Knuth's Danish Peary Land Expeditions ended in 1995[5] with his last visit to Brønlundhus at Brønlund Fjord which served for almost 50 years as his Peary Land expedition headquarters.[2] He died in Copenhagen the following year and he is buried at Bispebjerg Cemetery.[8]

Legacy[edit]

Before his death, Knuth was unable to complete a comprehensive book summarizing his Peary Land archaeological findings. That task fell upon Bjarne Grønnow, heir to Knuth's archival information. The Northernmost Ruins of the Globe: Eigil Knuth's archaeological investigations in Peary Land and adjacent areas of High Arctic Greenland (2003) is a compilation of Knuth's findings and observations.[2]

His portrait busts are in Nuuk.

Awards[edit]

Partial works[edit]

  • (1927). Kunst og Liv, OCLC 38313431
  • (1936). Fire Mand og Solen. : En Tur over Grönlands Indlandsis, OCLC 186735073
  • (1940). Under det nordligste Dannebrog, beretning om Dansk Nordøstgrønlands ekspedition 1938—39, OCLC 1839380
  • (1942). Report on the expedition and on subsequent work at the Mørkefjord Station, OCLC 251025543
  • (1943). Ernst Zeuthen: 1880—1938, OCLC 16916718
  • (1943). Billedhugger i Angmagssalik, OCLC 31103011
  • (1945). Tanker ved tingene, OCLC 11580030
  • (1948). Sommerrejsen til Pearyland, OCLC 13624744
  • (1958). Det mystiske X i Danmark fjord, OCLC 10856612
  • (1960). Aron of Kangeq: 1822—1869 : The seal hunter who became father of Greenland's art of painting, OCLC 61075103
  • (1964). Rapport over Den 3die Peary Land Ekspedition: sommeren 1964, OCLC 45432772
  • (1967). Archaeology of the Musk-ox way, OCLC 185867987
  • (1967). Thai-Danish Prehistoric Expedition 1960-62 : Archaeological excavations in Thailand, OCLC 220587733
  • (1973). Kap Harald Moltke (82⁰09'23"N., 29⁰53'00"W.) : Jørgen Brønlund Fjord, Peary Land: [rapport], OCLC 70279288
  • (1980). Umiaq'en fra Peary Land, OCLC 7615402
  • (1995). Uafhængighed : hundeslæderejsens filosofi = Kiffaanngissuseq: qimussimik angalanerup isumaliutersuutai = Independence: the philosophy of a dog sledge journey, OCLC 1995
  • (2003). Billedhugger i Ammassalik, ISBN 87-14-29913-5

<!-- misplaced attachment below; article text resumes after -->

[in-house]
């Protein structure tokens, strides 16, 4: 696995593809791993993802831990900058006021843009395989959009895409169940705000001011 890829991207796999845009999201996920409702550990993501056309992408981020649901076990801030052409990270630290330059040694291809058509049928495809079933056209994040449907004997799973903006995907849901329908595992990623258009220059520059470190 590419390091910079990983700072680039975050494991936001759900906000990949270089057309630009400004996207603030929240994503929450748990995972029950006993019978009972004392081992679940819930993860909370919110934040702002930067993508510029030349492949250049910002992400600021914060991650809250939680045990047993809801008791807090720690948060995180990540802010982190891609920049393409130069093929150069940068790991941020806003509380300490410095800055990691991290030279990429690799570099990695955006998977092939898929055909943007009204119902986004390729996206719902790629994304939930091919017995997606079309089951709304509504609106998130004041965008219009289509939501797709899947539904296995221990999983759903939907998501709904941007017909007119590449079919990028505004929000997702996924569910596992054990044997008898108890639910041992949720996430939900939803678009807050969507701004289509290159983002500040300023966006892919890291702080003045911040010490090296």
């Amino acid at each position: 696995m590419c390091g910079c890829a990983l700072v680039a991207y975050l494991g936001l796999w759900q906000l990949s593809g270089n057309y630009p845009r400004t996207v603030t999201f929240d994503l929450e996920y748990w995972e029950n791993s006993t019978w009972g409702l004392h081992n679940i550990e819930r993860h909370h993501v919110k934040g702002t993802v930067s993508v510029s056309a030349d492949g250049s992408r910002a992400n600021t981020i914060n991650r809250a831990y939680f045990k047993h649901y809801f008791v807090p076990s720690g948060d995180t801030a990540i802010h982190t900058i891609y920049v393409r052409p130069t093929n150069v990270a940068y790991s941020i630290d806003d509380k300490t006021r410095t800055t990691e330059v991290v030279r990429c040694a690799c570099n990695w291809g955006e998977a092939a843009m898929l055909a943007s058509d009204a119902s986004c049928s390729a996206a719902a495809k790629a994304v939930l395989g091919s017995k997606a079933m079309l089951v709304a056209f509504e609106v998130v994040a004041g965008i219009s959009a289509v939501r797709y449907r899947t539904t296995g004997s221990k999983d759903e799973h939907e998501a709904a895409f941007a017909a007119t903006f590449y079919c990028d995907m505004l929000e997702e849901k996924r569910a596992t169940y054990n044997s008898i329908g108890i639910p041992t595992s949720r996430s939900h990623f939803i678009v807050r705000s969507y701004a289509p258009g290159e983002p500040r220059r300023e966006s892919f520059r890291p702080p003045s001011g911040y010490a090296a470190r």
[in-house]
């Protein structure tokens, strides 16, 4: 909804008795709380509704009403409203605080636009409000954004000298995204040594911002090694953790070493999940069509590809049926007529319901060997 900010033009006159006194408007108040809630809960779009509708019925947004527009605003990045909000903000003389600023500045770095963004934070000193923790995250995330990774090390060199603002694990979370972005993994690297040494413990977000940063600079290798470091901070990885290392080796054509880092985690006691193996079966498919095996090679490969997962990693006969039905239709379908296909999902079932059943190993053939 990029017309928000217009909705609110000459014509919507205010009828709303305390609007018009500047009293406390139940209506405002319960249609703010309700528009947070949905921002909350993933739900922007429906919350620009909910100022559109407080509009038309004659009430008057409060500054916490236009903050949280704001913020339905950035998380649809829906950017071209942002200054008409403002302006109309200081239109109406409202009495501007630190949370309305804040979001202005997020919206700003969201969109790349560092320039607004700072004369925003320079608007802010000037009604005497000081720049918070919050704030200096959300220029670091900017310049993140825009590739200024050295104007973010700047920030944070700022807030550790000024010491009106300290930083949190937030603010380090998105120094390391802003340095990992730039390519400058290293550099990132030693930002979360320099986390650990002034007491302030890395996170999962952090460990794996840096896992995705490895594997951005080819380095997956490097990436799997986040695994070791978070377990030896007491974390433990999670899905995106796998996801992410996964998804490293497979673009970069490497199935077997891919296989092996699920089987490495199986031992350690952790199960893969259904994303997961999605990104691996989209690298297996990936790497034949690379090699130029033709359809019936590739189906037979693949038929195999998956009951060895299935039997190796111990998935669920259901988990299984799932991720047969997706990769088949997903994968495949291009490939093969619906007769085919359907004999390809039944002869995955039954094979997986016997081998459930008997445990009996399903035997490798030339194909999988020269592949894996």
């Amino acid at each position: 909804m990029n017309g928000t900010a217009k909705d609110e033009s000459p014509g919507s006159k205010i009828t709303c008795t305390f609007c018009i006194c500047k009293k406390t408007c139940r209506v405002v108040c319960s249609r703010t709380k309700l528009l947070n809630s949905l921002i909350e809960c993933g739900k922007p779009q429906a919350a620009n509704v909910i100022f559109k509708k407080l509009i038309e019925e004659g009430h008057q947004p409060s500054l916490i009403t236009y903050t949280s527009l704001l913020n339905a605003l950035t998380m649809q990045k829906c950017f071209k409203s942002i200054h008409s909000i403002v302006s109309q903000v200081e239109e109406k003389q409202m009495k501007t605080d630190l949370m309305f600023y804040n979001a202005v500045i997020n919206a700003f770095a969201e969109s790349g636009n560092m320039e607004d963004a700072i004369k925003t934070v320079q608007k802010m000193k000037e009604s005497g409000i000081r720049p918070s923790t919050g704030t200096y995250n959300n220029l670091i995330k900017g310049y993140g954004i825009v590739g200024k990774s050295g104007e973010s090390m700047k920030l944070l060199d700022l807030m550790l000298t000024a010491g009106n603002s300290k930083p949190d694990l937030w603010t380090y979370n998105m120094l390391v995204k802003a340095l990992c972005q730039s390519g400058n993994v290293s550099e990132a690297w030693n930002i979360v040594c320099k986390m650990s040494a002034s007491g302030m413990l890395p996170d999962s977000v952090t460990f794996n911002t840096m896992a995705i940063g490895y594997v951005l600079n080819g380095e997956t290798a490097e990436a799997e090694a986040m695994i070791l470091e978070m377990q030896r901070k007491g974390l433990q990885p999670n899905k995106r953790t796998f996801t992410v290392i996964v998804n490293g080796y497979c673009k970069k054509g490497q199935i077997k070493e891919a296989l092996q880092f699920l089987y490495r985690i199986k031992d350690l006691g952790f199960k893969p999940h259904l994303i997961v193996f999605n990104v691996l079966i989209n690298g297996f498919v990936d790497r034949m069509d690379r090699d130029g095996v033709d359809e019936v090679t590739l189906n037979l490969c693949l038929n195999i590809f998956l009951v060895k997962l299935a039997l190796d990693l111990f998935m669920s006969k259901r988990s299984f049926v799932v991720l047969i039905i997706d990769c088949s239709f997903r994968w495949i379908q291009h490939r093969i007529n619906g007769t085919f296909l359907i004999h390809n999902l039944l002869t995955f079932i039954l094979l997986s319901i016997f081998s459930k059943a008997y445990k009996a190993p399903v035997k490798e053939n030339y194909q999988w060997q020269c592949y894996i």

• (2009). Indépendance : la philosophie du voyage en traîneau, éditions Paulsen, Paris

References[edit]

  1. ^ a b Huntford, Roland (April 6, 1996). "Obituary:Count Eigil Knuth". The London Independent,. Retrieved 2009-02-19. [dead link]
  2. ^ a b c Erwin, John C. (June 1, 2004). "The Northernmost Ruins of the Globe: Eigil Knuth's archaeological investigations in Peary Land and adjacent areas of High Arctic Greenland.(Reviews: Book Review)". Arctic (Arctic Institute of North America of the University of Calgary) 57 (2): 214–215. ISSN 0004-0843. OCLC 107784151. 
  3. ^ Grønnow, Bjarne; Jens Fog Jensen& ; Christyann M Darwent (2003). The northernmost ruins of the globe: Eigil Knuth's archaeological investigations in Peary Land and adjacent areas of High Arctic Greenland. Copenhagen: Danish Polar Center. ISBN 87-90369-65-3. 
  4. ^ a b Apollonio, Spencer (September 2008). Lands That Hold One Spellbound: A Story of East Greenland. University of Calgary Press. p. 283. ISBN 1-55238-240-0. 
  5. ^ a b c d e Laursen, Dan (December 1996). Arctic (ucalgary.ca) 49 (4): 401–403 http://pubs.aina.ucalgary.ca/arctic/Arctic49-4-401.pdf |url= missing title (help). 
  6. ^ a b c d Aldrich, Robert; Garry Wotherspoon (2001). Who's who in Contemporary Gay and Lesbian History: From World War II to the Present Day. Wilhelm von Rosen. Routledge. p. 233. ISBN 0-415-22974-X. 
  7. ^ "Groenland, Island of Disko". photo-de-vacance.com. February 14, 2007. Retrieved 2009-02-22. 
  8. ^ a b "Eigil Greve Knuth, Danish earl, sculptor, writer and polar research". gravsted.dk. Retrieved 2009-02-19. 
  9. ^ Laursen, pp. 402
  10. ^ McGhee, Robert (2001-10-01). Ancient People of the Arctic. Canadian Museum of Civilization. UBC Press. p. 31. ISBN 0-7748-0854-3. 
  11. ^ "Medals and Awards: Gold Medal Winners". rgs.org. p. 16. Retrieved 2009-02-21. 
  12. ^ "Mungo Park Medal". rsgs.org. Retrieved 2009-02-21.